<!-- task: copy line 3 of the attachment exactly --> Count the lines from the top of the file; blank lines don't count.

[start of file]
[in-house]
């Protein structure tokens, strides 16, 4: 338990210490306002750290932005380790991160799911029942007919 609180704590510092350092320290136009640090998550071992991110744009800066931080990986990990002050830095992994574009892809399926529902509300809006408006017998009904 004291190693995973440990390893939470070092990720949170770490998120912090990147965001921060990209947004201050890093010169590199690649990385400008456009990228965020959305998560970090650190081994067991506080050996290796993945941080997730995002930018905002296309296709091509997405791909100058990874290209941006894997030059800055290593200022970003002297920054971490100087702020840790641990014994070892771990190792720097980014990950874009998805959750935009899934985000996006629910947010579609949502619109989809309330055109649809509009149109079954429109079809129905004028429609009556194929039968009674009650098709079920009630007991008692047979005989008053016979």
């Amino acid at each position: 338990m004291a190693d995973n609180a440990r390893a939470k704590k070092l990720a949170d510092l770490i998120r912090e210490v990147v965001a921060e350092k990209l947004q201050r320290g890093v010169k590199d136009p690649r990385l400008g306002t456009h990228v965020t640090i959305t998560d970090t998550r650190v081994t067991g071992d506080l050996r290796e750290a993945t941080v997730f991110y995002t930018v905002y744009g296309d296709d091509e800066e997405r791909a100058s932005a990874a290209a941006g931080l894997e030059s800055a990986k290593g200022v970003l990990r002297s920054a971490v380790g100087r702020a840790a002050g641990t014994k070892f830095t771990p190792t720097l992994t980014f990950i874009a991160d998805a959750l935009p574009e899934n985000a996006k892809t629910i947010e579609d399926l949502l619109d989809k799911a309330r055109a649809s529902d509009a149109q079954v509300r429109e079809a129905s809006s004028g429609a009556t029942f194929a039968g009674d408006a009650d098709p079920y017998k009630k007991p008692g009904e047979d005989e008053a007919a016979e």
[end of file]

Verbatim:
């Amino acid at each position: 338990m004291a190693d995973n609180a440990r390893a939470k704590k070092l990720a949170d510092l770490i998120r912090e210490v990147v965001a921060e350092k990209l947004q201050r320290g890093v010169k590199d136009p690649r990385l400008g306002t456009h990228v965020t640090i959305t998560d970090t998550r650190v081994t067991g071992d506080l050996r290796e750290a993945t941080v997730f991110y995002t930018v905002y744009g296309d296709d091509e800066e997405r791909a100058s932005a990874a290209a941006g931080l894997e030059s800055a990986k290593g200022v970003l990990r002297s920054a971490v380790g100087r702020a840790a002050g641990t014994k070892f830095t771990p190792t720097l992994t980014f990950i874009a991160d998805a959750l935009p574009e899934n985000a996006k892809t629910i947010e579609d399926l949502l619109d989809k799911a309330r055109a649809s529902d509009a149109q079954v509300r429109e079809a129905s809006s004028g429609a009556t029942f194929a039968g009674d408006a009650d098709p079920y017998k009630k007991p008692g009904e047979d005989e008053a007919a016979e």